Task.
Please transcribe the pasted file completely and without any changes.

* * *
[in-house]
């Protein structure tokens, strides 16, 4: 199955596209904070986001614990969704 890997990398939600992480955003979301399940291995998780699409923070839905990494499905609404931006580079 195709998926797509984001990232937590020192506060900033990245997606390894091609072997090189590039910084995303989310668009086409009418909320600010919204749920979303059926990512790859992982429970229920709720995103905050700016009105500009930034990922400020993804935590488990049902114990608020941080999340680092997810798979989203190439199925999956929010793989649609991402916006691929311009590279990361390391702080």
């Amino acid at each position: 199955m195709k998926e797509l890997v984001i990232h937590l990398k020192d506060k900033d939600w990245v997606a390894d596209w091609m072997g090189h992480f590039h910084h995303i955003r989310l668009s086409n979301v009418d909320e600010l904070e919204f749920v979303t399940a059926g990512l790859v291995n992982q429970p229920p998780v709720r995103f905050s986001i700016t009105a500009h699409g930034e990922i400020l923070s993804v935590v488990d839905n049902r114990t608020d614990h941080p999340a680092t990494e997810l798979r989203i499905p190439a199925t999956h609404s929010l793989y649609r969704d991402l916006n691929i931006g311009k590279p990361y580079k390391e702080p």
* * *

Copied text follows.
[in-house]
């Protein structure tokens, strides 16, 4: 199955596209904070986001614990969704 890997990398939600992480955003979301399940291995998780699409923070839905990494499905609404931006580079 195709998926797509984001990232937590020192506060900033990245997606390894091609072997090189590039910084995303989310668009086409009418909320600010919204749920979303059926990512790859992982429970229920709720995103905050700016009105500009930034990922400020993804935590488990049902114990608020941080999340680092997810798979989203190439199925999956929010793989649609991402916006691929311009590279990361390391702080």
């Amino acid at each position: 199955m195709k998926e797509l890997v984001i990232h937590l990398k020192d506060k900033d939600w990245v997606a390894d596209w091609m072997g090189h992480f590039h910084h995303i955003r989310l668009s086409n979301v009418d909320e600010l904070e919204f749920v979303t399940a059926g990512l790859v291995n992982q429970p229920p998780v709720r995103f905050s986001i700016t009105a500009h699409g930034e990922i400020l923070s993804v935590v488990d839905n049902r114990t608020d614990h941080p999340a680092t990494e997810l798979r989203i499905p190439a199925t999956h609404s929010l793989y649609r969704d991402l916006n691929i931006g311009k590279p990361y580079k390391e702080p």